That aside, the ultra-minimalist design relies on a well thought out implementation of the relevant firmware features. Without home-row modifiers and/or key combinations, it will be hard to use, if not outright unusable.

As someone who writes A LOT, I am not a fan of the home-row modifiers arrangement (where keys on the home row act as modifiers when held, but otherwise send their usual code when tapped): it is error prone as I keep misfiring no matter the tweaks I make to the firmware. Compounding the problem is the fact that I use Emacs for all my typing, so I might accidentally trigger some command that deletes too much text, which is annoying.

For the number row, I do not share the concern of this being troublesome to reach, given the columnar stagger. Though, yes, those keys are harder to type correctly with a row stagger.

As for key combinations, I suspect they will have the same issues as the home-row modifiers and I will keep mistriggering them. Well, unless we are talking about some keys that are too far apart from each other, in which case the combo will be more accurate but less convenient to access.

My concern is with complexity. While we can add a zillion layers and combinations with highly sophisticated interactions, I find it simpler to just stretch my finger a tiny bit. Come on! Thumb clusters are also easy to work with, but more on that below.

The thumb cluster of the Iris and one-shot modifiers

If you look at the Iris, you will notice that the thumb clusters have a shape like this on the left split:


And its flipped version on the right…

The uppermost key, which I label as 4, may be hard to press. I personally do not have an issue here because:

  • I use taller caps for the keys at either end of the cluster (1 and 4). This makes it easier to use my thumb without twisting it.

  • I have set up one-shot modifiers, meaning that I do not have to press and hold those keys to do what I want.

One-shot keys are a QMK feature that allows us to register a “hold” action for the next key. Instead of holding down Shift and then typing a letter, we tap Shift and then the letter. The interval between the two key presses is configurable: after that the one-shot key expires (ESC produces the same effect on demand).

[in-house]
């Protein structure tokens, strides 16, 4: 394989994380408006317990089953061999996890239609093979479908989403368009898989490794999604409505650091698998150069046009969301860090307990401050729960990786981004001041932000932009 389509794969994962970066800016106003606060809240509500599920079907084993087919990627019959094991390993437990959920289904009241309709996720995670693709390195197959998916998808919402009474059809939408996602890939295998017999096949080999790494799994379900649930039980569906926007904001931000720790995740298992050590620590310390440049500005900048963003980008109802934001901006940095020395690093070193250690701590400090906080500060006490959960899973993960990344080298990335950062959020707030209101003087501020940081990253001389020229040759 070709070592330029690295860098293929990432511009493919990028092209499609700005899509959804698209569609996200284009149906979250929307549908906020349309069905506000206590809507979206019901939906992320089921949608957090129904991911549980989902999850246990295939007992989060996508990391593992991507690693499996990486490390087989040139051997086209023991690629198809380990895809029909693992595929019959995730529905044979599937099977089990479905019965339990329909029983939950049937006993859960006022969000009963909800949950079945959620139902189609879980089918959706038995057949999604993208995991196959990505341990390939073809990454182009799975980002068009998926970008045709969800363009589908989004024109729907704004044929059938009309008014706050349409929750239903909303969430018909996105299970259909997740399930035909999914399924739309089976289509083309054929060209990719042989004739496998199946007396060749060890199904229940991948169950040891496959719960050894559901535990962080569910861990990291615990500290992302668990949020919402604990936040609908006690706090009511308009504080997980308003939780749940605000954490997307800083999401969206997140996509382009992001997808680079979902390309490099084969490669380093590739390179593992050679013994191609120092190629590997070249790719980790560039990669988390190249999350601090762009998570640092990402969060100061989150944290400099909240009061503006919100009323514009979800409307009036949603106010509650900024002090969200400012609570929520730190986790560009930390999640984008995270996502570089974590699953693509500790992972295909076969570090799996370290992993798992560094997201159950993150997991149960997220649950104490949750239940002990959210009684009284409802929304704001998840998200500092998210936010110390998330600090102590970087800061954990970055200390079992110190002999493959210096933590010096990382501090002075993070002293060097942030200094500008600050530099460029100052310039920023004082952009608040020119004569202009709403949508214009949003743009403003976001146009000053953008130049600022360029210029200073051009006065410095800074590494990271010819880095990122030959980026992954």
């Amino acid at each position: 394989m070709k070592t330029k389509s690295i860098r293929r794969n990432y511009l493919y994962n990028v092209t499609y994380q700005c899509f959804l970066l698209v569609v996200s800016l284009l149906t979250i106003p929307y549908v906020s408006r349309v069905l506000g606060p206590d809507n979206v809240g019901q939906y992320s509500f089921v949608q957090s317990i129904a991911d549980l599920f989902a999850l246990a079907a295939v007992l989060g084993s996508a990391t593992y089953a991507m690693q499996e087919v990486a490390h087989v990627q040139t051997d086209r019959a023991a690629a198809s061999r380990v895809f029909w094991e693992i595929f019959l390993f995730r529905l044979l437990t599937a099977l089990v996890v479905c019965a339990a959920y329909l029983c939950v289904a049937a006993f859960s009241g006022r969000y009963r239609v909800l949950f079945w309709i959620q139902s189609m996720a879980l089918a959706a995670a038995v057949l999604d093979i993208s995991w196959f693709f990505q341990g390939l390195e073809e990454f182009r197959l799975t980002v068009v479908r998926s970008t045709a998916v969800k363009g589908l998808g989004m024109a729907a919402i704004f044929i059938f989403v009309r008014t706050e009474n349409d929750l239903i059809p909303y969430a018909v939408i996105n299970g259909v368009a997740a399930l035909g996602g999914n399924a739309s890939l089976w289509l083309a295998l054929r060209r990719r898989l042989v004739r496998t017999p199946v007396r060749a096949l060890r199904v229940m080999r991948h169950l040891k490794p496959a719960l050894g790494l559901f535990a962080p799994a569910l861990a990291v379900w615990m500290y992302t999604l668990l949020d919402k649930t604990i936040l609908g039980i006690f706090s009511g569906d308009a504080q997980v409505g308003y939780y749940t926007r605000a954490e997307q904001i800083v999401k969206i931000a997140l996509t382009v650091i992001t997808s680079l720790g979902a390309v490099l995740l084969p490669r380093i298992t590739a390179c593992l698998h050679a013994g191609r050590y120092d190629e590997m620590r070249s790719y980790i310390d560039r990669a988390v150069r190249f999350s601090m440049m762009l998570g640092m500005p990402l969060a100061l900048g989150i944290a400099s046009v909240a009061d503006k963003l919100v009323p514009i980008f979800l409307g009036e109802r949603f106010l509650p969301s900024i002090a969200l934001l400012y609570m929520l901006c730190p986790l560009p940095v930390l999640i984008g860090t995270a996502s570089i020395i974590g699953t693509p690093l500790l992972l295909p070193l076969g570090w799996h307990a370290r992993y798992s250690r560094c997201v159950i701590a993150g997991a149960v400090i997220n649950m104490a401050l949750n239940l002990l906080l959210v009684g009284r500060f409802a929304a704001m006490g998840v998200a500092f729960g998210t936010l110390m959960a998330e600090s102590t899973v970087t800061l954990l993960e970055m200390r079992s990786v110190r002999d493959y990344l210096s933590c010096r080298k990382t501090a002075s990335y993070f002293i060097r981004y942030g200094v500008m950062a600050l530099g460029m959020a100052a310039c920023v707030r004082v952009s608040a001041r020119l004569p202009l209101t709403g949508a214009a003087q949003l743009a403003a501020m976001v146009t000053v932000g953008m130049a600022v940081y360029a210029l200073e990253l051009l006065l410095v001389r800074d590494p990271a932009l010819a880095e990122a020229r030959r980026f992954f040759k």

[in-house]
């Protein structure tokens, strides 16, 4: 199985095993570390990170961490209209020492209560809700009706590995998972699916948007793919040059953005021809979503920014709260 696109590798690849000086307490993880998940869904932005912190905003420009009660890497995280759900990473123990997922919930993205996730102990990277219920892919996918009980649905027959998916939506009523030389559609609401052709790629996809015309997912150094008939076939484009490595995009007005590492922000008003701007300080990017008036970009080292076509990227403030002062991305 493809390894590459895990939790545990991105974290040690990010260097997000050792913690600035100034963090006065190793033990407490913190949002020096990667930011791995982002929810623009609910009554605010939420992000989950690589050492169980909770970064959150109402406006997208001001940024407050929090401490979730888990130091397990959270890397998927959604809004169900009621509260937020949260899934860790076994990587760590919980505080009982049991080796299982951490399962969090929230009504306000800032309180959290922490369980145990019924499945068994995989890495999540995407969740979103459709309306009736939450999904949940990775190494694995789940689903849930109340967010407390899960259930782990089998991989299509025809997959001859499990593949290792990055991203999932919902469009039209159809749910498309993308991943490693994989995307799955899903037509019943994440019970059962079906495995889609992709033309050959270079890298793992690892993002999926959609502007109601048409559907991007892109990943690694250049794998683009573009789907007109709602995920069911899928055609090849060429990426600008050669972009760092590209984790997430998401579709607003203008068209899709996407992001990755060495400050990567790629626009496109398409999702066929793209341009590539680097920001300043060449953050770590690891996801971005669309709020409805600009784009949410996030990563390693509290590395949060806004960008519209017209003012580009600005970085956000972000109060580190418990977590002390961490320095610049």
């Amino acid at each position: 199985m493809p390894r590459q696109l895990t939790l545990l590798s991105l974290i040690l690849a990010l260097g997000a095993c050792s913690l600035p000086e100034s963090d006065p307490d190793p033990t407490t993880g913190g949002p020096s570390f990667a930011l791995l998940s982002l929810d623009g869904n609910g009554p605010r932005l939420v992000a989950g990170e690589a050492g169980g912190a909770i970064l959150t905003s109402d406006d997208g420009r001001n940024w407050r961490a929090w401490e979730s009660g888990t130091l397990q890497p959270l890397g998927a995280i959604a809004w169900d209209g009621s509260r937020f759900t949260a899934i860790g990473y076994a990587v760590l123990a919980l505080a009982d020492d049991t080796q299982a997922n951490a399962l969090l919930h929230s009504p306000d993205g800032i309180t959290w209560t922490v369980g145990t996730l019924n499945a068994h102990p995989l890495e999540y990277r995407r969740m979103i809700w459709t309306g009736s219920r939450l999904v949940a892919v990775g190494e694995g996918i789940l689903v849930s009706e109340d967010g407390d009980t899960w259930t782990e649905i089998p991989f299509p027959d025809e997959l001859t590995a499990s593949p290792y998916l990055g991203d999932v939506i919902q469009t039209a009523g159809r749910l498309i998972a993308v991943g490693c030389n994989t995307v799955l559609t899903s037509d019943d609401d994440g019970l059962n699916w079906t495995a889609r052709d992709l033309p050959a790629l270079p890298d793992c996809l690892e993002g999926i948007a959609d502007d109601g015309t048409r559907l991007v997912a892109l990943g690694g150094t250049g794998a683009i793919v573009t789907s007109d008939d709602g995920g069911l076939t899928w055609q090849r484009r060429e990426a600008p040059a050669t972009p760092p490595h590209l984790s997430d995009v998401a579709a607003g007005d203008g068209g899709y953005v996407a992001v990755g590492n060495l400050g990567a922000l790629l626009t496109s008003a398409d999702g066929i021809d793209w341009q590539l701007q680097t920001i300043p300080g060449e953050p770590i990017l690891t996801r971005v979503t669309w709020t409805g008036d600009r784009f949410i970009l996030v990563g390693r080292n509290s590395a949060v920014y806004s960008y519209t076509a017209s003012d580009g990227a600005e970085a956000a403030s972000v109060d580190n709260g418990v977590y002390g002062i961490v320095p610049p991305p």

What is also configurable with QMK are one-shot keys that become “sticky”. This means that they pass their action to all following key presses until we manually abort them. Think about typing the word “QMK” by holding down Shift: you must press and hold the modifier and then type the three letters. With sticky modifiers, you activate the modifier, type Q, M, K, and then deactivate the modifier.

This “shift lock”, “control lock”, etc. is easy to access via a multi-tap of the one-shot key. What counts as “multi” is configurable: I set it to a double tap. Thus, I double tap Shift and then input the longer sequence of shifted key codes: no pressure for the thumb.

These work in combinations as well, such as if we want to input M-^ in Emacs a few times, where we lock both Shift and Alt and then type 6. Tap those modifiers once to cancel their stickiness.

For the technicalities, check my QMK files: https://github.com/protesilaos/qmk/tree/master/keyboards/keebio/iris/keymaps/prot.

The simple tenting setup of the Iris

What I am using right now is a middle layer that has holes where we can insert regular nuts and bolts. We place them in it and—voilá!— there is the tenting angle we desire. It is simple and effective. I have been typing this way for weeks and feel much better than before.

What about a nice case?

Keebio is selling an aluminium case for the Iris, though (i) it is expensive and (ii) it is not a requirement of mine. I guess the casing will change the keyboard’s acoustics, ceteris paribus, and will add an extra “wow” factor to its looks. These are marginal changes, which do not justify the price. The current sound profile is fine to me as-is, while I am not going anywhere with the keyboard to be concerned about its appearance: it looks good to me, which is all that matters.

Is this the “end game”?

I think so, yes, even though I know this is a bold claim for a newcomer. I did extensive research before making my decision. I knew what my needs were, had a clear goal in mind, and decided accordingly without hesitation. This is how I operate and do not renege on my decisions.

The few tweaks I still want to make pertain to inconsequential experiments with QMK (to refine RGB lighting feedback, mostly for fun). I do not want to implement any other changes to the keyboard itself, nor to further experiment with alternative switches or keycaps. The Iris works for me and I treat it as a tool that empowers me to do what I actually care about: to write at length.

If I ever choose to play around with keyboards, such as to build one by using a kit, that will be for the recreational value of it, not out of a pressing need for reform.